The Beautiful (and painful) Game!

England wakes up this morning with yesterday’s drubbing at the hands of Germany still fresh in the memory (if I’m a good representative of our nation – and I think I’m a fairly mild mannered one judging by the expletives coming out of the neighbour’s house yesterday post match).

There’s no escaping the fact the best team won: England’s defence looked shaky in the group stages (at least they sorted the goalkeeping issue out) and was embarrassingly (if you’re English and a defender when playing the game yourself, like I am) exposed by a good (but not that good) German side.

But if my Facebook wall is anything to go by, the discussion does still remain focussed on that goal (pictured).  And that’s not amongst English folk.  Italians, Americans that I know – even some Germans!

An Australian friend put it aptly: England were bad, but what might have happened had the goal rightly been noticed?  I will gloss over the really unbelievable fact that no official saw the ball bounce about half a meter over the line.  Had the goal gone in, an already rattled Germany side may have reacted quite differently.  England would have had the momentum and all Germany’s fine efforts to establish a two goal advantage would have been wiped out within a minute.

As it was, England were still faced with a deficit, and the need to push forward to get an equalising goal.  As the second half pressed on, that issue became more and more pressing, and England committed more men forward.  The defence was bad enough as it was, and soon enough Germany broke (from a very promising England free-kick situation) and scored.  Not long after, from an England attacking corner, the same devastating counter-attack play by Germany put the game out of England’s reach and gave the game a slightly surreal scoreline (ok, I am English so I’m allowed some bias).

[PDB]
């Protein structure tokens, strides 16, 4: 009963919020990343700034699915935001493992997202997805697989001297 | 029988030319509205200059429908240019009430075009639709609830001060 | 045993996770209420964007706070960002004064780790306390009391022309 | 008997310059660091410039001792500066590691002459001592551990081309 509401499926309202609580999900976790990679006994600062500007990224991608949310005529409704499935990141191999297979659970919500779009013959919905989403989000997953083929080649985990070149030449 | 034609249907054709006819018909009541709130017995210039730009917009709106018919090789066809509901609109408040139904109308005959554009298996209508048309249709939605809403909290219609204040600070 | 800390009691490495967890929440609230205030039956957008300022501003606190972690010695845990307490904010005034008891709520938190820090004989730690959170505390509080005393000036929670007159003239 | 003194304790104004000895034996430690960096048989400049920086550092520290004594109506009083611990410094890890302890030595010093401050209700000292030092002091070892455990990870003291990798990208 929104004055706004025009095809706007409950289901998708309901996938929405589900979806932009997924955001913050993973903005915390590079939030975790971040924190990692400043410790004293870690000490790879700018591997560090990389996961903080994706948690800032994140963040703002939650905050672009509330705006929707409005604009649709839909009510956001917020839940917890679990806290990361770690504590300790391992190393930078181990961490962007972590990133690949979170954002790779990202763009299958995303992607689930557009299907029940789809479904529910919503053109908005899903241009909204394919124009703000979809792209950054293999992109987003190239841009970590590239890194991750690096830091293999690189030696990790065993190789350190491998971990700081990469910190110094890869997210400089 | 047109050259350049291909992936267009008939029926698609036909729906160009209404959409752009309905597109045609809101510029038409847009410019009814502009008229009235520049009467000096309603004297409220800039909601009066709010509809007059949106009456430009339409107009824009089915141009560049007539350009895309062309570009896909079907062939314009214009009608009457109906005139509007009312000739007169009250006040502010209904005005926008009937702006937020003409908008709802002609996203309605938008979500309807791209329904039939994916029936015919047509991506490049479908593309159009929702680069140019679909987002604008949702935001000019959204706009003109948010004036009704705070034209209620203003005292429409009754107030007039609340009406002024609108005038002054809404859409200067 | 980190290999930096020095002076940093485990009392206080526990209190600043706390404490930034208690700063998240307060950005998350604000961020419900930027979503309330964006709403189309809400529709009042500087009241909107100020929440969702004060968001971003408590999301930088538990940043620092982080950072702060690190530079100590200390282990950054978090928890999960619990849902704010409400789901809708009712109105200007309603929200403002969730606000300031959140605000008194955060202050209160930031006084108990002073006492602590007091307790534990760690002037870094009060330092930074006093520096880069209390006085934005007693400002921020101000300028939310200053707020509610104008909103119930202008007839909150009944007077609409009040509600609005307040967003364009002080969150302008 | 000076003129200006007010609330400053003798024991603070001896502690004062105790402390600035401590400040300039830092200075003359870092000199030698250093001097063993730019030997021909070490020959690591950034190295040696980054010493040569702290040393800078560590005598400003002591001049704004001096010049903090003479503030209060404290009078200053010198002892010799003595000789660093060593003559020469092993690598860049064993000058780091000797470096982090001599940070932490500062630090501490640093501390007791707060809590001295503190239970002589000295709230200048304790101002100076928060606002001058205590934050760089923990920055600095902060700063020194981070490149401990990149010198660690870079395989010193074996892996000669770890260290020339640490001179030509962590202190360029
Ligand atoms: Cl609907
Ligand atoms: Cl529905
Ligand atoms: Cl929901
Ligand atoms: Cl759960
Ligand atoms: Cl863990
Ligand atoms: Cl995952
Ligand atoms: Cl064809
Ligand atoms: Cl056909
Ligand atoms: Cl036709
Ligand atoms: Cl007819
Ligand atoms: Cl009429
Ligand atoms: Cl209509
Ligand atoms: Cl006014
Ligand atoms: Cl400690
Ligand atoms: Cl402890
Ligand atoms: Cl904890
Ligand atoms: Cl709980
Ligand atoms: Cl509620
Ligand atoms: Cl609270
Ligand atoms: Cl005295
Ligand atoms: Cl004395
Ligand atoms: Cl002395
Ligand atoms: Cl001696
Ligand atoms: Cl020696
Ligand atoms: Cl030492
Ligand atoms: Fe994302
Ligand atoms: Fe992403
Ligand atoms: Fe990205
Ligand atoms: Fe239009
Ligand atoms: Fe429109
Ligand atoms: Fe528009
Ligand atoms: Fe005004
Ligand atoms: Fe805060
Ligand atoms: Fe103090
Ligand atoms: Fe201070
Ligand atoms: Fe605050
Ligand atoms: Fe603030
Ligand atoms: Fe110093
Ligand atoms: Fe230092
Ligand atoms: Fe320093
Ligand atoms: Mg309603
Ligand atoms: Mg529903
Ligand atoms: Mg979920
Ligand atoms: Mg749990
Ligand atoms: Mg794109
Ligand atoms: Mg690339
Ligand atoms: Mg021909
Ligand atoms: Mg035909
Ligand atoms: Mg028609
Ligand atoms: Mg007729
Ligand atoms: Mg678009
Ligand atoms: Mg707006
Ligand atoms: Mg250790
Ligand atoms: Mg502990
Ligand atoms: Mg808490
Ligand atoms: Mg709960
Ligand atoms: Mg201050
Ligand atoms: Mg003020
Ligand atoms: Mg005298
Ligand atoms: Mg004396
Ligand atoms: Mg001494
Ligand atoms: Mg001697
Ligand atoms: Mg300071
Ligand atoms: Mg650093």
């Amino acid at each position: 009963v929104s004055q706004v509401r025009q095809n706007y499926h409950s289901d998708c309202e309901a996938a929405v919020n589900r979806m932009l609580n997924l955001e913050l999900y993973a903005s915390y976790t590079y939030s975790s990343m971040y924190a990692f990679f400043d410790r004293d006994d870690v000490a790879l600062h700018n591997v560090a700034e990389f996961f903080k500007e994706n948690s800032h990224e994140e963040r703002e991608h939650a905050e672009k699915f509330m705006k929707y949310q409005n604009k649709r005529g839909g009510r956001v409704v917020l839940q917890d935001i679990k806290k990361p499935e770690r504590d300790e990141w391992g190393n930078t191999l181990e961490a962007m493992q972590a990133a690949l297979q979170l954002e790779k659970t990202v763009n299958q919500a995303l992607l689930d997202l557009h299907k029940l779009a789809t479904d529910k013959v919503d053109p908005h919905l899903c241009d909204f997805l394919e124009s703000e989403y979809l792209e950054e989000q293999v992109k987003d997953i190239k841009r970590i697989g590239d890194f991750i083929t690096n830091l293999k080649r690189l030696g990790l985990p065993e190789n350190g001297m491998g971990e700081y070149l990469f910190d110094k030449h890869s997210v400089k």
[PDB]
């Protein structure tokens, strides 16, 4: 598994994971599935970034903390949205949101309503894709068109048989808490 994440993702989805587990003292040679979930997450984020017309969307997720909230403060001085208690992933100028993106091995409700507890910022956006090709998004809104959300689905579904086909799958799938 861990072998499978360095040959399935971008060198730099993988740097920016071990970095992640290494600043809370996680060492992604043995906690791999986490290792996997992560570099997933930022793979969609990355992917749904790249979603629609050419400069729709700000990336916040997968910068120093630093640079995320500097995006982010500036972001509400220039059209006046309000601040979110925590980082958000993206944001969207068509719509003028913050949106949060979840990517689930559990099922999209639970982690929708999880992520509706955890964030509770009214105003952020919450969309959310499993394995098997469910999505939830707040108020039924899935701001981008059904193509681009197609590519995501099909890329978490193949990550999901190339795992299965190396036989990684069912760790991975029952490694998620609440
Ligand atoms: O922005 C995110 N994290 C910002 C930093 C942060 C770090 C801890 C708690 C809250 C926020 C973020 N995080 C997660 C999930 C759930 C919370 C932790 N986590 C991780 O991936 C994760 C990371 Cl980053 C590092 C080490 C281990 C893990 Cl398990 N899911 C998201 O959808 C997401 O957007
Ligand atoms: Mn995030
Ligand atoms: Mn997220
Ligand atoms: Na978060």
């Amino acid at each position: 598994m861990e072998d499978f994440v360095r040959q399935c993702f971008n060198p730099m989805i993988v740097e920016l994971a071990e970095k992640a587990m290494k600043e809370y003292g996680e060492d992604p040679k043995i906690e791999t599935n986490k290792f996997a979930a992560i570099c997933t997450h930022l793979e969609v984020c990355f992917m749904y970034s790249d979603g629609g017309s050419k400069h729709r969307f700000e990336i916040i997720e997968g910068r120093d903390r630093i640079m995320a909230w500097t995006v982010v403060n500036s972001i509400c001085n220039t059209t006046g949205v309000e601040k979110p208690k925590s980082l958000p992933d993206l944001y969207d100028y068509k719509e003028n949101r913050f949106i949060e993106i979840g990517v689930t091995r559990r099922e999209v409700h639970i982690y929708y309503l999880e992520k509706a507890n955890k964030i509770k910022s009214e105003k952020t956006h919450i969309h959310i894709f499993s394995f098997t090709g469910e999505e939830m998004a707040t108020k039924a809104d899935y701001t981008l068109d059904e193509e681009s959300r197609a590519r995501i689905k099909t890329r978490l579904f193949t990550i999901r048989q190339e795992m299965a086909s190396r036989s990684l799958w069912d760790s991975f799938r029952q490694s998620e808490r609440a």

More than anything though, once the pain subsides, it left yet another England-Germany game that will live in the memory for a long time.  It yet again established why football is so popular – the game was nailbiting, was so open, and decided by such fine lines and moments like the goal not seen.  What if one of England’s second half attempts on goal had sailed in, levelling the scores?  So many what-ifs.  It could also have been more painful a scoreline for England.

But this post cannot finish without noting the oft-touted, and now pretty much demanded, involvement of technology.  The more blinkered and paranoid England fans will suggest a conspiracy.  I think it was just human error and I’ll stick with that naive view for now.  So given it was human error, and these kinds of events happen with a remarkable regularity in games, the only real solution is to use technology.  Hawkeye has established itself as a very useful tool in cricket and tennis – but even that would not be necessary.  Simply a chip in the ball would be enough – that would be able to tell if the ball went over the line and would enable officials to make decisions that are too close to call in the heat of the moment from their viewing angle.

There’s plenty to be argued for such involvement of technology, and also to some extent against it – and currently the most important man, Sepp Blatter, is against it.  Had yesterday’s goal been correctly given with little fuss by technology though, would some of that fan interest be lost?  Isn’t some of the experience of football that element of human error, that element of “we wuz robbed”?  Would demand for football actually fall as a result of making the game less accessible, as some are arguing?  At what point would the technology be used?  National league top divisions?  Pub teams on a Sunday?  The debate rages…

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